On or about December 5, 2014, the Richmonds met with representatives from Defendant Unlimited to discuss the excessive amount of dirt entering their home. Pl.'s FSCSF at ¶ 24. Phillip Richmond (“Phil”) testified that the purpose of the meeting was “[t]o understand what the extent of the construction was” and that he had “concerns as a homeowner.” Pl.'s FSCSF, Ex. 1 at 54. Fia testified that they discussed the red dirt in the house and on the lanai, and Phil asked “how they were going to manage or take care of cleaning it.” She explained, “Phil's biggest issue was how they were going to deal with the red dirt and the iron deposits.” Pl.'s FSCSF, Ex. 2 at 56-57.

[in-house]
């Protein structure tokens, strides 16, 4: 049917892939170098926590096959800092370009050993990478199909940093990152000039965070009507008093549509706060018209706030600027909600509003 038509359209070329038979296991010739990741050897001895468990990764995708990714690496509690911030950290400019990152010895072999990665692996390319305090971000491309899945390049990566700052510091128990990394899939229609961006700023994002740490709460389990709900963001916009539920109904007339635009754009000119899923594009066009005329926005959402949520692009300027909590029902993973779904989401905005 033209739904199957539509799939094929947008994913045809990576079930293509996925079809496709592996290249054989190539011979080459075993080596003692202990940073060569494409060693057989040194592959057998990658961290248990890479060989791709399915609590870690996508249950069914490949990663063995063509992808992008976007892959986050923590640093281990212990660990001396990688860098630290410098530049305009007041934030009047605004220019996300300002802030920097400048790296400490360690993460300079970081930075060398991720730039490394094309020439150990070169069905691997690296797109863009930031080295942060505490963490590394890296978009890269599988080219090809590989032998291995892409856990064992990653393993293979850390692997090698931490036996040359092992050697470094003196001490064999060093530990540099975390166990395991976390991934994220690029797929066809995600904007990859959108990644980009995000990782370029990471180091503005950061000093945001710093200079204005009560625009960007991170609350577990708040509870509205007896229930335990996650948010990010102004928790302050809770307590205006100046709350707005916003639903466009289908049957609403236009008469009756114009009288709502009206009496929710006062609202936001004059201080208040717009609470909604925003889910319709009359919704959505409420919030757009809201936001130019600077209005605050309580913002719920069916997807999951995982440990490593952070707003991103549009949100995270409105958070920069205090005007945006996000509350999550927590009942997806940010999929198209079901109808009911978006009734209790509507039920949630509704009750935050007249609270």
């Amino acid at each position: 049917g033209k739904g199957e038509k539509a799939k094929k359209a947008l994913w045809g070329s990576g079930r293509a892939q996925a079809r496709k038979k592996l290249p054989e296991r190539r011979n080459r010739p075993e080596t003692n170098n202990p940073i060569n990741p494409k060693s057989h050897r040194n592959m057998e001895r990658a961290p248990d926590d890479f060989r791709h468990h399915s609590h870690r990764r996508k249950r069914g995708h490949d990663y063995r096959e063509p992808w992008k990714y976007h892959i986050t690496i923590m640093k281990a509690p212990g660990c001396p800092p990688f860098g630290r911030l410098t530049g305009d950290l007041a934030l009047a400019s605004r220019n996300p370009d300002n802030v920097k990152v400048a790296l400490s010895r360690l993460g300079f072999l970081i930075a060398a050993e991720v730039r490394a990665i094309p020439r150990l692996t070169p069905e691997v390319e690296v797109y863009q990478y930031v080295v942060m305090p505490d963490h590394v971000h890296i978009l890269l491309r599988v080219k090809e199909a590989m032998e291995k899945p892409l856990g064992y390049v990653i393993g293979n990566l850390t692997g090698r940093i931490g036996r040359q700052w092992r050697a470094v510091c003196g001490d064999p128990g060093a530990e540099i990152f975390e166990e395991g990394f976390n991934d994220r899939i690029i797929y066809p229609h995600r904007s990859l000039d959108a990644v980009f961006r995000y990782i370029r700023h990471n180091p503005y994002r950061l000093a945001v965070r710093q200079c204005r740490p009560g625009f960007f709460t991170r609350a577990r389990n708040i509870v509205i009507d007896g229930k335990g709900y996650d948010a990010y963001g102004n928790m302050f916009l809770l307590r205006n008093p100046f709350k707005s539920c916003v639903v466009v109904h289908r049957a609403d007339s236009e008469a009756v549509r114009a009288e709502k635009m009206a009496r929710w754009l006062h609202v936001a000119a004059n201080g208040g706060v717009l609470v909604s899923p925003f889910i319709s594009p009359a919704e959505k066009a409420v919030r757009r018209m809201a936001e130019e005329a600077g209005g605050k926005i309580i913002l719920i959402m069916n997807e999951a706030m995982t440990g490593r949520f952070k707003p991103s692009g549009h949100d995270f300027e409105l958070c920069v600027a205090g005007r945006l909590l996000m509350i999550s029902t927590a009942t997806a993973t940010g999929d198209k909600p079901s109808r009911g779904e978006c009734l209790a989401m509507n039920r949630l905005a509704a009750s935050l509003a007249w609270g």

Sometime after the meeting with Defendant Unlimited, the Richmonds filed a claim with CIIC. Pl.'s FSCSF, Ex. 1 at 95-96. CIIC alleges that it paid the Richmonds $817, 769.08 as a result of the red dirt damage caused by ...